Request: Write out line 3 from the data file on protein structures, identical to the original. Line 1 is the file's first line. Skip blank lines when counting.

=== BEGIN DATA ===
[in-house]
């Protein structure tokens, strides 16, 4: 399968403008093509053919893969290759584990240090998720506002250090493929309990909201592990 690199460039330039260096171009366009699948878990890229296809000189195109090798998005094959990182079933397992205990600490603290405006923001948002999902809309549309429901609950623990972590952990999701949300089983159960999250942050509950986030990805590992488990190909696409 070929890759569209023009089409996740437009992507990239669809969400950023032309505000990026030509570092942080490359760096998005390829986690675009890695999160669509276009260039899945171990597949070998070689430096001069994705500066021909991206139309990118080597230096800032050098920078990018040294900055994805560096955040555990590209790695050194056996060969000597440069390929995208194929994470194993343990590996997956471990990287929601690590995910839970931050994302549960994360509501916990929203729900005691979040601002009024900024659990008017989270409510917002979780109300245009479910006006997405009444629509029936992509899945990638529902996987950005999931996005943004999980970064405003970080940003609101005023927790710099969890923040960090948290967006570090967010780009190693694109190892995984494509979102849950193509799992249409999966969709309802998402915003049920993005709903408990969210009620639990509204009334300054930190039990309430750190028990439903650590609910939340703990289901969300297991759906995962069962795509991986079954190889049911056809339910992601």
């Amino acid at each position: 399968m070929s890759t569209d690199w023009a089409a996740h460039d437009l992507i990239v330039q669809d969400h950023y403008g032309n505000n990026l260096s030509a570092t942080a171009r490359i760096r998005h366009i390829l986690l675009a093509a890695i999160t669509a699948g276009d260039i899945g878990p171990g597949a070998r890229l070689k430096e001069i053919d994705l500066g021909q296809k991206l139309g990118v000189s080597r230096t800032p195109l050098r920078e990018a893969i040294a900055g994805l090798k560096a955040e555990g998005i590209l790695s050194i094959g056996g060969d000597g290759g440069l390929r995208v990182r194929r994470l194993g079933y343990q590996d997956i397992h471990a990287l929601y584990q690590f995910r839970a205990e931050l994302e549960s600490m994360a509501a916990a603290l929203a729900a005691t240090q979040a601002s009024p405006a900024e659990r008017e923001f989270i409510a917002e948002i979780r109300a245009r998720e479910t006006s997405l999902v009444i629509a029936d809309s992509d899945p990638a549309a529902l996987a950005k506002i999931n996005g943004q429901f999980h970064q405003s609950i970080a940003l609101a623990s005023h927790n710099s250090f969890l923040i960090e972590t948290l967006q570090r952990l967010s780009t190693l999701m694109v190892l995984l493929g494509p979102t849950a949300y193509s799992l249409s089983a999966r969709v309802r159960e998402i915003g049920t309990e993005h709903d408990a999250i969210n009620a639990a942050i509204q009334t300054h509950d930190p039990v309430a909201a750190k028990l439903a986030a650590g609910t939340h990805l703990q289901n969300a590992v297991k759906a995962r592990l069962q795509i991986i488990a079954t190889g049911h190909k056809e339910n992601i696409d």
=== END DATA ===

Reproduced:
């Amino acid at each position: 399968m070929s890759t569209d690199w023009a089409a996740h460039d437009l992507i990239v330039q669809d969400h950023y403008g032309n505000n990026l260096s030509a570092t942080a171009r490359i760096r998005h366009i390829l986690l675009a093509a890695i999160t669509a699948g276009d260039i899945g878990p171990g597949a070998r890229l070689k430096e001069i053919d994705l500066g021909q296809k991206l139309g990118v000189s080597r230096t800032p195109l050098r920078e990018a893969i040294a900055g994805l090798k560096a955040e555990g998005i590209l790695s050194i094959g056996g060969d000597g290759g440069l390929r995208v990182r194929r994470l194993g079933y343990q590996d997956i397992h471990a990287l929601y584990q690590f995910r839970a205990e931050l994302e549960s600490m994360a509501a916990a603290l929203a729900a005691t240090q979040a601002s009024p405006a900024e659990r008017e923001f989270i409510a917002e948002i979780r109300a245009r998720e479910t006006s997405l999902v009444i629509a029936d809309s992509d899945p990638a549309a529902l996987a950005k506002i999931n996005g943004q429901f999980h970064q405003s609950i970080a940003l609101a623990s005023h927790n710099s250090f969890l923040i960090e972590t948290l967006q570090r952990l967010s780009t190693l999701m694109v190892l995984l493929g494509p979102t849950a949300y193509s799992l249409s089983a999966r969709v309802r159960e998402i915003g049920t309990e993005h709903d408990a999250i969210n009620a639990a942050i509204q009334t300054h509950d930190p039990v309430a909201a750190k028990l439903a986030a650590g609910t939340h990805l703990q289901n969300a590992v297991k759906a995962r592990l069962q795509i991986i488990a079954t190889g049911h190909k056809e339910n992601i696409d």